• Study relied heavily on documentation of adverse events in EMR (complications may have been underreported)
  • No comparison arm (i.e. could 3% HTS via a CVC lower ICP faster or more effectively?)
  • Other medications were given through IVs that 3% HTS was given which could confound the complication analysis
  • Lacked ICP data for every single patient and therefore many patients were excluded for this outcome
  • No discussion of chart review methodology (No review of best practices for data extraction including abstractor training, standardized forms for abstraction, blinding to hypothesis of abstractors, or inter-rater reliability)
  • Too small a study to comment on safety as events will be uncommon and without comparison (i.e. safe compared to what?)


  • Most of the literature reporting patients receiving 3% HTS via PIV catheters are typically at lower infusion rates (<100mL/hr) with prolonged infusion time (>6hr) and infusion related complication rates ranging from 2.9% to 10.7% [2]
    • Daley M et al [3]:
    • Single center, retrospective, cohort study that compared the efficacy and safety of 3% HTS bolus vs continuous infusion to achieve goal sodium amongst patients with TBI
    • 90 patients were included
    • Patients receiving bolus 3% HTS achieved goal sodium quicker than patients who received continuous infusion (2.55hrs vs 14.67hrs)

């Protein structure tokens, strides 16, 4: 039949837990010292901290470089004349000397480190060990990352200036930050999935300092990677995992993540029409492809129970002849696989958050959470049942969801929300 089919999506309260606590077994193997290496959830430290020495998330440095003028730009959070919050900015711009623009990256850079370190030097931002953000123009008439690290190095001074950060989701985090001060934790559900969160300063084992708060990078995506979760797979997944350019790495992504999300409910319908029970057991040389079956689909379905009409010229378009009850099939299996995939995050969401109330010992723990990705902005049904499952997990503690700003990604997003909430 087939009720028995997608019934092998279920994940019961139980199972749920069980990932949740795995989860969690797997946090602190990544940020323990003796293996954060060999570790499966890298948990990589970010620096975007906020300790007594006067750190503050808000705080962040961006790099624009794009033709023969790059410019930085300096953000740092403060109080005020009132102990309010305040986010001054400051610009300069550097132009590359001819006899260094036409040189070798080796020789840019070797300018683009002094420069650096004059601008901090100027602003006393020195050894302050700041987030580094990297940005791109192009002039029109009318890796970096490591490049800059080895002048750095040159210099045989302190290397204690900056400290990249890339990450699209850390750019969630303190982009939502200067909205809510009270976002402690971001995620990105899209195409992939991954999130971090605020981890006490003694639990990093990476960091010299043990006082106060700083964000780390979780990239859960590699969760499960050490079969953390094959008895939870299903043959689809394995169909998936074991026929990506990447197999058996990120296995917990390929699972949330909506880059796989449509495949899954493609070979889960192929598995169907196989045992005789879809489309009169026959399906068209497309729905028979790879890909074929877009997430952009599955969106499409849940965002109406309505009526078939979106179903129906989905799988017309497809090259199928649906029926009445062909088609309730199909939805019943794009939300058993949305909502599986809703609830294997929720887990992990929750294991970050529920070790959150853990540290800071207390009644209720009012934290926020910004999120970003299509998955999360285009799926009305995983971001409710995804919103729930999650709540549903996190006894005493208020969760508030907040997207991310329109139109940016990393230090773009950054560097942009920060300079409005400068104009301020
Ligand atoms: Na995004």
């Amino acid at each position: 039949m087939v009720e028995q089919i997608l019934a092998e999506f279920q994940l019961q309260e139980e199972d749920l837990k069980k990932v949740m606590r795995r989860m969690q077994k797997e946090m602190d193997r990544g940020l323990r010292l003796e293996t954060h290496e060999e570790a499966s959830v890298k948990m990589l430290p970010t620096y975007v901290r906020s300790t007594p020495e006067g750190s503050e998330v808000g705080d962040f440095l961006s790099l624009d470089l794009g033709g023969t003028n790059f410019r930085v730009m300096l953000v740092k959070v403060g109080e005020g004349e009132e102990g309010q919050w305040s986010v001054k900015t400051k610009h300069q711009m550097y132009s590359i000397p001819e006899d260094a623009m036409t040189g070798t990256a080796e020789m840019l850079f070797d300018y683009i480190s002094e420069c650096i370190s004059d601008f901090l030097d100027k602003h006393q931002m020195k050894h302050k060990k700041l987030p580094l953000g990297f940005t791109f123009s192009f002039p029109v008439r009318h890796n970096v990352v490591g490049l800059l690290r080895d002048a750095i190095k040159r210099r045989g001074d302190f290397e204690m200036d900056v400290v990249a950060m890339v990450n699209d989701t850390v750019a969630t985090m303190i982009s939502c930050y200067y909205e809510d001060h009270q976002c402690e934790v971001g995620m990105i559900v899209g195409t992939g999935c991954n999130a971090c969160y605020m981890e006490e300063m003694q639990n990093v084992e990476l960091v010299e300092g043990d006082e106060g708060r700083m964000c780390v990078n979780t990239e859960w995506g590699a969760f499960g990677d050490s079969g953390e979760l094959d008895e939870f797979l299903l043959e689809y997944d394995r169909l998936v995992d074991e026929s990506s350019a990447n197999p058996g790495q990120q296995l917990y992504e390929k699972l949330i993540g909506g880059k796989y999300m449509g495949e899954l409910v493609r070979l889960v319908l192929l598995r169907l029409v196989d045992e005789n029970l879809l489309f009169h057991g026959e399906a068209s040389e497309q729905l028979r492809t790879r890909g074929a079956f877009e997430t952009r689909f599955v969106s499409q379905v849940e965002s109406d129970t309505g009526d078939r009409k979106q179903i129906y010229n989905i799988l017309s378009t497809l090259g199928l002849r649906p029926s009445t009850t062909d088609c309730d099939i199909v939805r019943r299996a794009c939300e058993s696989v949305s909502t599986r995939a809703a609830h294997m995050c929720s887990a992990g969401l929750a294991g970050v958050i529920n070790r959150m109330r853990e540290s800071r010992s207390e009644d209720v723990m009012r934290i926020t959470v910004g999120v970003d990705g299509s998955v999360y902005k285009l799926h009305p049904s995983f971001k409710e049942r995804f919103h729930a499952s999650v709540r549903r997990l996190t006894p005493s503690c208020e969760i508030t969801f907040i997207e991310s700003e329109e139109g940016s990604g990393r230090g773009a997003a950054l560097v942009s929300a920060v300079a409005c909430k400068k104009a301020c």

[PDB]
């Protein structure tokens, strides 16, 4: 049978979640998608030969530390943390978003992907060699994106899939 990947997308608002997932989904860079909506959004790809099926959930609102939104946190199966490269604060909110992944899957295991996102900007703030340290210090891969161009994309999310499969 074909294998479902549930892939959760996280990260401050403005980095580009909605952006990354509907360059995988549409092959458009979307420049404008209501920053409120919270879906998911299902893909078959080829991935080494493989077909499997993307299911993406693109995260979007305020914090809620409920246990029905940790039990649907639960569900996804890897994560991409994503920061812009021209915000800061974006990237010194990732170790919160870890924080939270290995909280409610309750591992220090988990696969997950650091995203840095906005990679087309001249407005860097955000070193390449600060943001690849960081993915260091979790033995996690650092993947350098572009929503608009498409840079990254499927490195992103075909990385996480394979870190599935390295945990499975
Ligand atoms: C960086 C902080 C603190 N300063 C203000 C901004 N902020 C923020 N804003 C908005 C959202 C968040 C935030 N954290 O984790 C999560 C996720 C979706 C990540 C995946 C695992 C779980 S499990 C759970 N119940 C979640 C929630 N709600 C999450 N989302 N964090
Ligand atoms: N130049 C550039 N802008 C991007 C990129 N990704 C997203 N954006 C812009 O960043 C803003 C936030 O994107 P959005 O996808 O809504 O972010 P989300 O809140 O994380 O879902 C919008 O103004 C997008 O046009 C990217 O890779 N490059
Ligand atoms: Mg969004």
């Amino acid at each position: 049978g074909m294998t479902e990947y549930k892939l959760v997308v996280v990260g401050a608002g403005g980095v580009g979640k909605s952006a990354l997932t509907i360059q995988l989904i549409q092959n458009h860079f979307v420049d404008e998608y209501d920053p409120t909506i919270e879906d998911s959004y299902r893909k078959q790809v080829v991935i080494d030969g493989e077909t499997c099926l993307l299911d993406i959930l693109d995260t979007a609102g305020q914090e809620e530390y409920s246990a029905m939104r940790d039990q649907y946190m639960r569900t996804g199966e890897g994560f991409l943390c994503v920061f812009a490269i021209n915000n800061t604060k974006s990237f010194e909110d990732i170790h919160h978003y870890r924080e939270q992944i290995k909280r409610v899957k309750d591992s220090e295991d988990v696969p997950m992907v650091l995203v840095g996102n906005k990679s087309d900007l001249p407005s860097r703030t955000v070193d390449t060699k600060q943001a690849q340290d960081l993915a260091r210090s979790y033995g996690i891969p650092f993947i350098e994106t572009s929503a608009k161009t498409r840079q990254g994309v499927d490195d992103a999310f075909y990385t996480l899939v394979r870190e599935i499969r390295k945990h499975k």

• Patients in the bolus 3% HTS received less volume of 3% HTS at 72hrs compared to continuous infusion (750mL vs 2493mL)
    • Percentage of sodium levels at goal at 72hours was not statistically significant but there was a numeric trend favoring bolus 3% HTS (83.3% vs 56%)
    • Additionally, there was no difference in mortality at 72 hours (20% vs 24.4%)

Author Conclusion: “Rapid bolus administration of 3% HTS via PIV catheters presents itself as a relatively safe approach to treat neurological emergencies.  Its implementation could provide an invaluable alternative to the traditional CVC-based administration, potentially minimizing CVC-associate complications and expediting life-saving interventions for patients with neurological emergencies, especially in the field and emergency department settings.”

Clinical Take Home Point: 3% HTS boluses via peripheral IVs has a low risk of complications and successfully lowers ICP in patients with neurologic emergencies. 


  1. Khasiyev, Farid et al. Safety and Effect on Intracranial Pressure of 3% Hypertonic Saline Bolus Via Peripheral Intravenous Catheter for Neurologic Emergencies. Neurocrit Care. Feb 2024. PMID: 38379103
  2. Madieh J et al. The Safety of Intravenous Peripheral Administration of 3% Hypertonic Saline and Mannitol in the Emergency Department. J Emerg Med 2019. PMID: 30745195
  3. Daley M et al. Getting Salty: Infusion vs Bolus Dosing of Hypertonic Saline in Patients With Traumatic Brain Injury. Crit Care Med Jan 2024. [Link is HERE]

Post Peer Reviewed By: Anand Swaminathan, MD (Twitter/X: @EMSwami)

Cite this article as: Salim Rezaie, "Let’s Get Salty: Hypertonic 3% Saline Through Peripheral IVs in Adult Patients with Traumatic Brain Injury", REBEL EM blog, March 14, 2024. Available at: https://rebelem.com/lets-get-salty-hypertonic-3-saline-through-peripheral-ivs-in-adult-patients-with-traumatic-brain-injury/.